I’m waiting for a letter, and it’s going to be here any day now.
Not an email. Not a bill. Not a catalog. A real letter, written just for me by a real person, a person I don’t even know yet.
Firefly is a project of the Art for Recovery Program at the University of California San Francisco, and it connects UCSF medical students and Bay Area teens with patients who have serious illnesses. I learned about it when I was at the hospital with breast cancer, and through it, I was matched with amazing students with whom I corresponded over the course of a school year.
At the program’s end, I got to meet my penpals in a healing ceremony facilitated by UCSF’s Art for Recovery staff. By the time we met in person, I felt like I knew them well, and it was fun to see what my penpals looked like compared to how I had visualized them, sort of like meeting a character in a book.
Now that a new year is underway, a fresh batch of students will participate, and I am so excited to correspond with a few of them.
Cynthia Perlis, the program’s founder, has brought students and patients together for more than 20 years. She is one of those rare individuals whose compassion is matched only by her determination and intelligence, and this combination makes her uniquely effective in her quest to help others.
The idea started when she was working at the hospital with cancer and HIV patients, and, sitting at their bedside, she experienced first-hand their loneliness and isolation.
Those patients shared their life experiences before they became ill, and Cynthia knew that they had something important to teach the world. They inspired her to build a bridge.
That bridge is called the Firefly Project. It gently fills the gap between the rigor and science required to heal illnesses, and the personalities and souls of the patients who endure them. Along with the letters we write, penpals work collaboratively on an art project, mailing the project back and forth until its completion.
One of the things I like best about the Firefly project is learning about people who dedicate their lives to medicine. My penpals are medical students.
Before I was diagnosed with cancer, I had never even been inside a hospital other than the blissful few days I spent having a baby or reluctantly visiting someone else who was ill. For me, that world was a foreign country, a stamp I thought I’d never have a spot for in my passport.
Medical professionals, I thought, have their own language. They are scientists. They don’t think the way I do.
Penpal students become doctors and friends
But the Firefly Project changed my mind.
By exchanging letters, I got to know students who have since become doctors. And these doctors are now my friends. We’ve exchanged recipes, photos of our pets and kids, snatches of poetry, and other bits and pieces of our lives that make us who we are. We have shared personal stories about living and dying, learning from each other. Through our Firefly letters, we’ve punctured holes in the wall that separates our worlds.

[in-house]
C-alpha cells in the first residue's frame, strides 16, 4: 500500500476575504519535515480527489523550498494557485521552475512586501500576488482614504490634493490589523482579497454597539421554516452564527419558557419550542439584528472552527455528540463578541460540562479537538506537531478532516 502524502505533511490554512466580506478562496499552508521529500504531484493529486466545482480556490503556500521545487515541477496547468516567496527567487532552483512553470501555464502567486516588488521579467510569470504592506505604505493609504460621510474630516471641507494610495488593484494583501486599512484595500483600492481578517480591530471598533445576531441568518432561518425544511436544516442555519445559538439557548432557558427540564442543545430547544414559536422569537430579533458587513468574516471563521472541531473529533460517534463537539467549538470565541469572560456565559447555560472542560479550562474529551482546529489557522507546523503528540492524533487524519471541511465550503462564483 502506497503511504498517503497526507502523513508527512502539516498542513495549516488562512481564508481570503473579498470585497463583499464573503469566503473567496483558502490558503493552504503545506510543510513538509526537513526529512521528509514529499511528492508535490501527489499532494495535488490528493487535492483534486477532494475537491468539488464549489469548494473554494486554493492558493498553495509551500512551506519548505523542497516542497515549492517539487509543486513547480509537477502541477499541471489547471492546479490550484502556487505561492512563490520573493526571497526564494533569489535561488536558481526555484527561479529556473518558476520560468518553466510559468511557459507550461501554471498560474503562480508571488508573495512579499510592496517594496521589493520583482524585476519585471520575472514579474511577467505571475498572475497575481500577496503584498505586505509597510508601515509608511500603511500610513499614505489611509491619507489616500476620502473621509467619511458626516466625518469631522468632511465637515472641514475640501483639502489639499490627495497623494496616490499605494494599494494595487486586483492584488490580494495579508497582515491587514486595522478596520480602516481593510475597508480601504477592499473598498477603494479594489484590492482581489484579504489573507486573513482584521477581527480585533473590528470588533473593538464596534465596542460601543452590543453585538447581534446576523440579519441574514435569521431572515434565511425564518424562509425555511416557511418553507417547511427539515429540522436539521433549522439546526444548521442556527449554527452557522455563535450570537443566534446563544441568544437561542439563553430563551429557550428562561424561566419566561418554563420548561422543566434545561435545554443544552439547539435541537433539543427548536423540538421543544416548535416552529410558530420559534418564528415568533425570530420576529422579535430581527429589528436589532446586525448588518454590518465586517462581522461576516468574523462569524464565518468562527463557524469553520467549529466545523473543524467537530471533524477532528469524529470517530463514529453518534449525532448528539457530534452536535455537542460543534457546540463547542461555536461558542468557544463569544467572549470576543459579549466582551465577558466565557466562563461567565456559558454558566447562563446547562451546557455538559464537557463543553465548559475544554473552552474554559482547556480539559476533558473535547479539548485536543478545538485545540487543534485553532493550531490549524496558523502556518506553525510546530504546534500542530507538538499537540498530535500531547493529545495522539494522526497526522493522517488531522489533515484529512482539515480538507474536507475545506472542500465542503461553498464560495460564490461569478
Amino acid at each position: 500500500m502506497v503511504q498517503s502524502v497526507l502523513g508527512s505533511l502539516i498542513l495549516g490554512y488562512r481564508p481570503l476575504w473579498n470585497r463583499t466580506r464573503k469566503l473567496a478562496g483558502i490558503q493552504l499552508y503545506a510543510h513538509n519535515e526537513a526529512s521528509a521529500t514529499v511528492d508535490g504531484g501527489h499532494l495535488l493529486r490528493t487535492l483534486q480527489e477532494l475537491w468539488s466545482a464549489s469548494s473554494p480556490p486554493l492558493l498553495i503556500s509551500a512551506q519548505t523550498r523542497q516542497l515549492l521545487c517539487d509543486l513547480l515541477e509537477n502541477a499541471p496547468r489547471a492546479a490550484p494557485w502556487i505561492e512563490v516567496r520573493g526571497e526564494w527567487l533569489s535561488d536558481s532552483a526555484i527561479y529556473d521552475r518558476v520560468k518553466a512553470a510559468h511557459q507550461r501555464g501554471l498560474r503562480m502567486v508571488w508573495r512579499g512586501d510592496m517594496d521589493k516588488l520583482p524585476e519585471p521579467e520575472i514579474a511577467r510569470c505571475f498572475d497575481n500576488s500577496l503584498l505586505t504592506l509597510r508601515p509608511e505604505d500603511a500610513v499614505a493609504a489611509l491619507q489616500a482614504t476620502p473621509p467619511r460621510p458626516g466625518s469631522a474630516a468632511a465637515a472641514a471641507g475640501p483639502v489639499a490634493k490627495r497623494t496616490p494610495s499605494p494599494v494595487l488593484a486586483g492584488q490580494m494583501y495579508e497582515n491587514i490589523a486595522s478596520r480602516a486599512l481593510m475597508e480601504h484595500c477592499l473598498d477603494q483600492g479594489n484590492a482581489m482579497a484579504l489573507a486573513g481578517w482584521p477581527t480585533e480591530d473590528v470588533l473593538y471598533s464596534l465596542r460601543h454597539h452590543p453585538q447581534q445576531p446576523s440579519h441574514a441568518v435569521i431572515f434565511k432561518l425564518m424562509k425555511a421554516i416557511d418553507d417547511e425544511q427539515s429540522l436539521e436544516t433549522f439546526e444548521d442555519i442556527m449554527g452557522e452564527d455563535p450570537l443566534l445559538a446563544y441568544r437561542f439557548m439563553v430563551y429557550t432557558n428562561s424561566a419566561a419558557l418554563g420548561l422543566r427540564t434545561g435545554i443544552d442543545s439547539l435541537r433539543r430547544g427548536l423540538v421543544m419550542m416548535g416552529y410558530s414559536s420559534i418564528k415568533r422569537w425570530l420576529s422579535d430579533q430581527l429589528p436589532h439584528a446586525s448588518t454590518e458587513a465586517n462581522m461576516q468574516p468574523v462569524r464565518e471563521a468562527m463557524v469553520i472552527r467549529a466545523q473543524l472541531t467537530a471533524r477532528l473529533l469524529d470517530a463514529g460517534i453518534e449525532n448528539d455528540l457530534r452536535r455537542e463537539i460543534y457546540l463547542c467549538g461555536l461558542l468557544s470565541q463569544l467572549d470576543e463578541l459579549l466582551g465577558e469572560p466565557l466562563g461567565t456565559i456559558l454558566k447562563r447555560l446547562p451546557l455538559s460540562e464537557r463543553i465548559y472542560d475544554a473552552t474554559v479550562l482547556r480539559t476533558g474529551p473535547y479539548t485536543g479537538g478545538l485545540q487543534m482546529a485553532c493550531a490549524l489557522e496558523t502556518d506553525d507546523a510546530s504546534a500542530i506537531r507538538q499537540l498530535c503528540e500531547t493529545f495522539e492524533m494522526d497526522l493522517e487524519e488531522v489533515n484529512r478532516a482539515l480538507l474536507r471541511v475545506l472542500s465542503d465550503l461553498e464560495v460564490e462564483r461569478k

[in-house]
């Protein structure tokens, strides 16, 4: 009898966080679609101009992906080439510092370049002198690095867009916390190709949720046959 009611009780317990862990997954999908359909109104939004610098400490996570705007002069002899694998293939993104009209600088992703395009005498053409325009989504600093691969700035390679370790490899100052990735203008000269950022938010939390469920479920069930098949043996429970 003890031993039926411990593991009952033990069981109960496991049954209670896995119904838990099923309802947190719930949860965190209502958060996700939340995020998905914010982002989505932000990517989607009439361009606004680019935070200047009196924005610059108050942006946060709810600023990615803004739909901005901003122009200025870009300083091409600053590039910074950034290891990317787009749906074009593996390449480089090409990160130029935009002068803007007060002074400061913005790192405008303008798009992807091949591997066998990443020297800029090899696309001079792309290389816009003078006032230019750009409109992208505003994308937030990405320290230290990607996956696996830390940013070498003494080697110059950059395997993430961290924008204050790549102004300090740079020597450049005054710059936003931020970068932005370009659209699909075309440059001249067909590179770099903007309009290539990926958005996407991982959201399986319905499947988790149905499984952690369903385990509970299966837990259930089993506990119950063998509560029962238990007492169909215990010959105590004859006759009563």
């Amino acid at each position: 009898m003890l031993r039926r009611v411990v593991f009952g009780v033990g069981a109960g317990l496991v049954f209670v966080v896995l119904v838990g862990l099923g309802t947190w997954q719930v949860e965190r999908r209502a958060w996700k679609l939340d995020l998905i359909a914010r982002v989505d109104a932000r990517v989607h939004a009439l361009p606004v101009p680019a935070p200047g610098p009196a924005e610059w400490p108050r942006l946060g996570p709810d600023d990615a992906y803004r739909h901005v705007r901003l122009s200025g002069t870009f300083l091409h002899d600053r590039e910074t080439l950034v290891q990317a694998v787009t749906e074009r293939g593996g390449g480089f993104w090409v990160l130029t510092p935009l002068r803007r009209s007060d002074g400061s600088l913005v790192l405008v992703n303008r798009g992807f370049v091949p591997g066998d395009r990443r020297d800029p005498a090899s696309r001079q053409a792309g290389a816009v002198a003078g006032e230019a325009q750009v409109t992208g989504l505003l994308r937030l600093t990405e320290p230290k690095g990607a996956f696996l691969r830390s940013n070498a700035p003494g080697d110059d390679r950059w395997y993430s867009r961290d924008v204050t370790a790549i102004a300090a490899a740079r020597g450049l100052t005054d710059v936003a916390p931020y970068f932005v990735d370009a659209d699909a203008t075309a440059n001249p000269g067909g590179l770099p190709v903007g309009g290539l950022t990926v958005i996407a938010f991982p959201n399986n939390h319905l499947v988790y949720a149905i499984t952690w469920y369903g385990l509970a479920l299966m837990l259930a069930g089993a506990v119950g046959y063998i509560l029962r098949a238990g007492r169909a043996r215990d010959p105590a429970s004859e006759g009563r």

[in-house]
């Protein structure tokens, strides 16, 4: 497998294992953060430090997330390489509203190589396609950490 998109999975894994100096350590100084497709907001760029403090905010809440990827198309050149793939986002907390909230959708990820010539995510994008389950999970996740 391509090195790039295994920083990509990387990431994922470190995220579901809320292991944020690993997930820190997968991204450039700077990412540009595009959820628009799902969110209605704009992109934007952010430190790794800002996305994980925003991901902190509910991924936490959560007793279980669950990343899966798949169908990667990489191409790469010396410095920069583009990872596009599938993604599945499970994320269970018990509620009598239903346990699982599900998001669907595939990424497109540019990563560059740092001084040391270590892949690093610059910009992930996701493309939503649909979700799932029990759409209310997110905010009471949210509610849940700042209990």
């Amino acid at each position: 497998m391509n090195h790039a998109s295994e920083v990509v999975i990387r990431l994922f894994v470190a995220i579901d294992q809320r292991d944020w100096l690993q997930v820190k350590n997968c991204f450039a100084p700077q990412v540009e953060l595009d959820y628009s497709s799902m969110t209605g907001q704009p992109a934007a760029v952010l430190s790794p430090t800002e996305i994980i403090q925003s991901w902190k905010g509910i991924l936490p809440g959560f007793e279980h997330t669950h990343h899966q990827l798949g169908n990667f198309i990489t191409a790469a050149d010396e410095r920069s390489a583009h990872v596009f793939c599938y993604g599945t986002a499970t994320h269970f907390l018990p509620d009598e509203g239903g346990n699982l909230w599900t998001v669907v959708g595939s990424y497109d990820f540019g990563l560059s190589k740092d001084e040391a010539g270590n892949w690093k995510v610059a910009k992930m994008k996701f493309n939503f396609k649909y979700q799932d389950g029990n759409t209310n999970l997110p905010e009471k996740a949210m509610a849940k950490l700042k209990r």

The students I’ve met through Firefly are extraordinary. Smart, driven, and creative, they have a lot of choices in life, and they chose to spend it helping others. I continually find myself inspired by them.
I’ve always known that the training to become a doctor is grueling. But Firefly has broadened my understanding of the sacrifice it requires. Reading letters — about schedules the students keep, the responsibilities they take on, the years they dedicate to study — has been eye-opening.
Through this program, I’ve also learned that I have something of value to teach as well. By sharing my story, I’m helping scientific brains connect to the human side of disease. I provide a face and a voice in a place where science and statistics can rule the day.
I used to chase fireflies as a little girl in the humid midwestern summers, but now as an adult, the fireflies come to me.
And they’re just as beautiful as I remember.
Postscript: Cynthia Perlis is the author of two books, “The Firefly Project: Conversations About What It Means to Be Alive” and “Bedside Manners: What to Say And Not to Say When Someone Is Ill,” and of two workbooks: “The Art for Recovery Book of Prompts” and “The Portable Artist.”
About the Firefly Project
Middle school and high school students, along with UCSF Medical/Nursing students, exchange hand-written letters and personal artwork with adult patients who are coping with life-threatening illness. Students learn what it feels like to cope with serious illness, undergo chemotherapy, face the unknown and, most importantly, how not to be afraid of asking serious questions. Patients have the opportunity to give back to their communities as they teach the students about hope and pain, and remember what it was like to be a teenager. Students share their lives, including their own pain of growing up and feelings about their future. Bridges are built and friendships created — even after the school year ends.
Note: Breast Cancer News is strictly a news and information website about the disease. It does not provide medical advice, diagnosis, or treatment. This content is not intended to be a substitute for professional medical advice, diagnosis, or treatment. Always seek the advice of your physician or other qualified health provider with any questions you may have regarding a medical condition. Never disregard professional medical advice or delay in seeking it because of something you have read on this website. The opinions expressed in this column are not those of Breast Cancer News, or its parent company, BioNews Services, and are intended to spark discussion about issues pertaining to breast cancer.
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